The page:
Sorry Tony, that wasn’t meant as a slight against you. In fact I find your analyses interesting and cogent and they have contributed greatly to my understanding.
              About five years or so before I retired I made a decision to ignore all official correspondence as it had become impossible to understand because of the overuse of acronyms. It was a taxpayer funded job of course! At least the last few years of working became bearable after ignoring the rubbish.
              I still think an Acronym page is a good idea though.

              Cheers.


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          PhilJourdan

          Tony, you are spot on! Like you predicted, I went straight to the chart. Then I read your piece. THEN I went back and read the narrative.

          But in the age of tweets and 30 second sound bytes, the only part that will be quoted is the chart. Even then, Solar is nowhere, and wind is ok (but of course requires something that man cannot manufacture efficiently).

          Thanks.


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  • #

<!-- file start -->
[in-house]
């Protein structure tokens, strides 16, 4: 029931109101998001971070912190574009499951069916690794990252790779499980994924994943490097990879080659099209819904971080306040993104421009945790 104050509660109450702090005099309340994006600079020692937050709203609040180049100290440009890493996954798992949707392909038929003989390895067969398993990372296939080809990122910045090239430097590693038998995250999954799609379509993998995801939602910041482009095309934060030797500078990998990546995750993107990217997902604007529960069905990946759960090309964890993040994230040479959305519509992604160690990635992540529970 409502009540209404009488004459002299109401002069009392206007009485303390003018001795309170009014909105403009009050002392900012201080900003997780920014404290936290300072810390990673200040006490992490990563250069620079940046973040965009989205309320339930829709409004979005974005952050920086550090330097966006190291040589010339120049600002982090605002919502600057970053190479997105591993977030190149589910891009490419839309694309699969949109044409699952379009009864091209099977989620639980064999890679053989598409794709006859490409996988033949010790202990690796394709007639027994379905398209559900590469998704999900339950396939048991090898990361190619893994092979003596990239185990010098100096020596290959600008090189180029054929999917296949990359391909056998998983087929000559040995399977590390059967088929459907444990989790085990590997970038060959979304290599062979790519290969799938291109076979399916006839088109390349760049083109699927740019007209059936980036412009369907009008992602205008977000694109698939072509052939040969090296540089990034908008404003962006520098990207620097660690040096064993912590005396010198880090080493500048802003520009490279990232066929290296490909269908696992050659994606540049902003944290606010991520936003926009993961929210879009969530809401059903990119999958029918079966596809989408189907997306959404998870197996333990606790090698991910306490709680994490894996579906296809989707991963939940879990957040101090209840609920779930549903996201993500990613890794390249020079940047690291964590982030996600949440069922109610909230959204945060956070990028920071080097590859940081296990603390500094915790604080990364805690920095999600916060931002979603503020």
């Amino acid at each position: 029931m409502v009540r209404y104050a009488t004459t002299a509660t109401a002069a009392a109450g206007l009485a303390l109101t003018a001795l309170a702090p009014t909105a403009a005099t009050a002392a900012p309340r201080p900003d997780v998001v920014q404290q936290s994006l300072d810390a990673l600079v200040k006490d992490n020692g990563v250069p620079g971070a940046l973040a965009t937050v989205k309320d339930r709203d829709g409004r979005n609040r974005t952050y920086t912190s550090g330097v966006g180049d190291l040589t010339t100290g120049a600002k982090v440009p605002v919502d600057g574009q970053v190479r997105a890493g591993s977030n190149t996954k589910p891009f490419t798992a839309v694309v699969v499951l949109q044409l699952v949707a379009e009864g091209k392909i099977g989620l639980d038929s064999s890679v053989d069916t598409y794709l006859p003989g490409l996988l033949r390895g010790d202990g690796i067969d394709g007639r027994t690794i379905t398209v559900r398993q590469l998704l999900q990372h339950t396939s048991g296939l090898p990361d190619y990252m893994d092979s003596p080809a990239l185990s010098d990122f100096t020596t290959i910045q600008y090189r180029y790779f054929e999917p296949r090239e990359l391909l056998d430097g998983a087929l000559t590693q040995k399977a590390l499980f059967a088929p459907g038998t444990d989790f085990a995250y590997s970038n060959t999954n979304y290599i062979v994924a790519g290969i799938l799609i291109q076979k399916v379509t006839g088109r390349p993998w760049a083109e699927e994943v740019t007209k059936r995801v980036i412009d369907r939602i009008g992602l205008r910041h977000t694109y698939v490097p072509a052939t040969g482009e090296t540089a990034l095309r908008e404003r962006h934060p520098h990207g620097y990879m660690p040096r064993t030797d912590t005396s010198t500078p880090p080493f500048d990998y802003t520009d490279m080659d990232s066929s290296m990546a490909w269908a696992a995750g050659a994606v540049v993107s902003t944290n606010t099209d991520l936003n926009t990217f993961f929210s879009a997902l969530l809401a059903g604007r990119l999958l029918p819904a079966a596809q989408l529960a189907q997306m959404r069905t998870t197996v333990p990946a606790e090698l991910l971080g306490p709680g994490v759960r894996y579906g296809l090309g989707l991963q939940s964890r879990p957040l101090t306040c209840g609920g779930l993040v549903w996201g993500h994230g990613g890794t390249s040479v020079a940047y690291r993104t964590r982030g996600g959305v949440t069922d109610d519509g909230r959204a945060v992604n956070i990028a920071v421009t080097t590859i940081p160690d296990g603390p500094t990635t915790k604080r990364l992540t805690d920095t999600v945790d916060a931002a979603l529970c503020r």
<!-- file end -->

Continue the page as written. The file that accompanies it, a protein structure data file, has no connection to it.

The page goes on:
King Geo

    Our “ABC/Auntie” wages a war against “cost effective fossil fuels” and goes out of its way to endorse “hopelessly uneconomic Renewables”. And we the tax payer are funding this blatantly biased “Socialist/Greenie MSM outlet” to the tune of A$1.22 billion a year. I say enough is enough – Tony sell off this blatantly socialist MSM outlet – it’s as bad if not worse than the private sector “Fairfax MSM” outlet.


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  • #

    Your logic is faulty. Just because [organisation] reports negatively on [subject] doesn’t prove they are biased against [subject]. It could just be that [subject] is bad and the reporting is fine. Most reporting on ISIS / ISIL / IS is negative; would you say that *therefore* said reporting is biased?


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    • #
      Yonniestone

      What an idiotic comparison, are you so blinded by your own bias’ that your moral compass is broken to the point of not recognizing murder as being bad?

      I’m sure members of the third Reich used similar analogies to justify appalling crimes,….jackass.


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    • #
      gnome

      If it comes to a choice between Abbott and ISIL, the ABC will find a great many good things to say about ISIL.

      Australia’s economy and energy supply depend on coal. Those are good reason why the ABC should report favourably on it. Can you think of a reason for them to support ISIL?


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    • #
      bobl

      William,